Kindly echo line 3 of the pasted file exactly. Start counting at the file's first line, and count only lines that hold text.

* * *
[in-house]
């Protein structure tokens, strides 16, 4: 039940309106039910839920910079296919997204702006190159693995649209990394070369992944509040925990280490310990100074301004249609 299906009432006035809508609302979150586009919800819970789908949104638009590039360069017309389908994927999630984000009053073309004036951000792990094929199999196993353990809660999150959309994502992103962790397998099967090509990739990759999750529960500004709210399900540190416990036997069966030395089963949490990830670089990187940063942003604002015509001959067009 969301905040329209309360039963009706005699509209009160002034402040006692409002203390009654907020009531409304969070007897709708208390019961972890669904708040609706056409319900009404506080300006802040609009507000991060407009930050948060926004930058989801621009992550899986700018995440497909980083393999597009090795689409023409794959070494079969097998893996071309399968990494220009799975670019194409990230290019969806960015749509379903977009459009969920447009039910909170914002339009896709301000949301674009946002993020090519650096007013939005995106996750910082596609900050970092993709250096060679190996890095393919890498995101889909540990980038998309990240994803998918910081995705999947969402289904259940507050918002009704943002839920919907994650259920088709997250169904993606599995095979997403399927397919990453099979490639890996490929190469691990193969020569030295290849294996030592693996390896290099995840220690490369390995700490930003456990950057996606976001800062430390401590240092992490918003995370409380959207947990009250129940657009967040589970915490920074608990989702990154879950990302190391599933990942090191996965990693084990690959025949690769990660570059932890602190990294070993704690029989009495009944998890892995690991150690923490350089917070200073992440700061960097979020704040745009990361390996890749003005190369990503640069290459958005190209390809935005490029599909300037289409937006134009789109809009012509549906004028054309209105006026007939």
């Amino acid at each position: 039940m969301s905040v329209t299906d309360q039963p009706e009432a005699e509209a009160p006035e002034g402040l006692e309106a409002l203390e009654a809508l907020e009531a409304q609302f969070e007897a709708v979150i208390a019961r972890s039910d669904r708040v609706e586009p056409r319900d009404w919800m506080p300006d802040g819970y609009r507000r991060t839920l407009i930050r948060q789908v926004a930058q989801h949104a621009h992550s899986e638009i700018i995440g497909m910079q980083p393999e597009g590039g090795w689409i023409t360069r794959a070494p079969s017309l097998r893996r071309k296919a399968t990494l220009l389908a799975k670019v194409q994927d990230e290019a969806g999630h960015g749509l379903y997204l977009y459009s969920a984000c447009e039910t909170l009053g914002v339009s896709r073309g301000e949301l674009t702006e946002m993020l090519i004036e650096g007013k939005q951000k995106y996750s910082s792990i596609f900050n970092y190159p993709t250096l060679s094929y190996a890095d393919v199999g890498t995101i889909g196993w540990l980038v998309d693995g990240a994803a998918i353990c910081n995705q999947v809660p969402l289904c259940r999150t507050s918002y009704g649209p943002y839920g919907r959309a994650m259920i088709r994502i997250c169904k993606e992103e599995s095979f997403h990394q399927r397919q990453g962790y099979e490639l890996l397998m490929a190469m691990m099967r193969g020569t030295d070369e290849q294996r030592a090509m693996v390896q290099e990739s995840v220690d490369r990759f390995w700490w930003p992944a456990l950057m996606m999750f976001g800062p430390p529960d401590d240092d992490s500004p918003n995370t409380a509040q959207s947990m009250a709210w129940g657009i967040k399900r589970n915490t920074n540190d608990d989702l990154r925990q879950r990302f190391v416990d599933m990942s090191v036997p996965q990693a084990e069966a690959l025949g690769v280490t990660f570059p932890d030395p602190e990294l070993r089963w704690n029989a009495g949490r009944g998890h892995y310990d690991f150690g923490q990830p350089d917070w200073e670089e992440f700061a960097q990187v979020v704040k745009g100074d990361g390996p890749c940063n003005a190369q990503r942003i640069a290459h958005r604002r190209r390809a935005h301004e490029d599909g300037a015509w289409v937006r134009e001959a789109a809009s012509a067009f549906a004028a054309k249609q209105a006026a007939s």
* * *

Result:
């Amino acid at each position: 039940m969301s905040v329209t299906d309360q039963p009706e009432a005699e509209a009160p006035e002034g402040l006692e309106a409002l203390e009654a809508l907020e009531a409304q609302f969070e007897a709708v979150i208390a019961r972890s039910d669904r708040v609706e586009p056409r319900d009404w919800m506080p300006d802040g819970y609009r507000r991060t839920l407009i930050r948060q789908v926004a930058q989801h949104a621009h992550s899986e638009i700018i995440g497909m910079q980083p393999e597009g590039g090795w689409i023409t360069r794959a070494p079969s017309l097998r893996r071309k296919a399968t990494l220009l389908a799975k670019v194409q994927d990230e290019a969806g999630h960015g749509l379903y997204l977009y459009s969920a984000c447009e039910t909170l009053g914002v339009s896709r073309g301000e949301l674009t702006e946002m993020l090519i004036e650096g007013k939005q951000k995106y996750s910082s792990i596609f900050n970092y190159p993709t250096l060679s094929y190996a890095d393919v199999g890498t995101i889909g196993w540990l980038v998309d693995g990240a994803a998918i353990c910081n995705q999947v809660p969402l289904c259940r999150t507050s918002y009704g649209p943002y839920g919907r959309a994650m259920i088709r994502i997250c169904k993606e992103e599995s095979f997403h990394q399927r397919q990453g962790y099979e490639l890996l397998m490929a190469m691990m099967r193969g020569t030295d070369e290849q294996r030592a090509m693996v390896q290099e990739s995840v220690d490369r990759f390995w700490w930003p992944a456990l950057m996606m999750f976001g800062p430390p529960d401590d240092d992490s500004p918003n995370t409380a509040q959207s947990m009250a709210w129940g657009i967040k399900r589970n915490t920074n540190d608990d989702l990154r925990q879950r990302f190391v416990d599933m990942s090191v036997p996965q990693a084990e069966a690959l025949g690769v280490t990660f570059p932890d030395p602190e990294l070993r089963w704690n029989a009495g949490r009944g998890h892995y310990d690991f150690g923490q990830p350089d917070w200073e670089e992440f700061a960097q990187v979020v704040k745009g100074d990361g390996p890749c940063n003005a190369q990503r942003i640069a290459h958005r604002r190209r390809a935005h301004e490029d599909g300037a015509w289409v937006r134009e001959a789109a809009s012509a067009f549906a004028a054309k249609q209105a006026a007939s």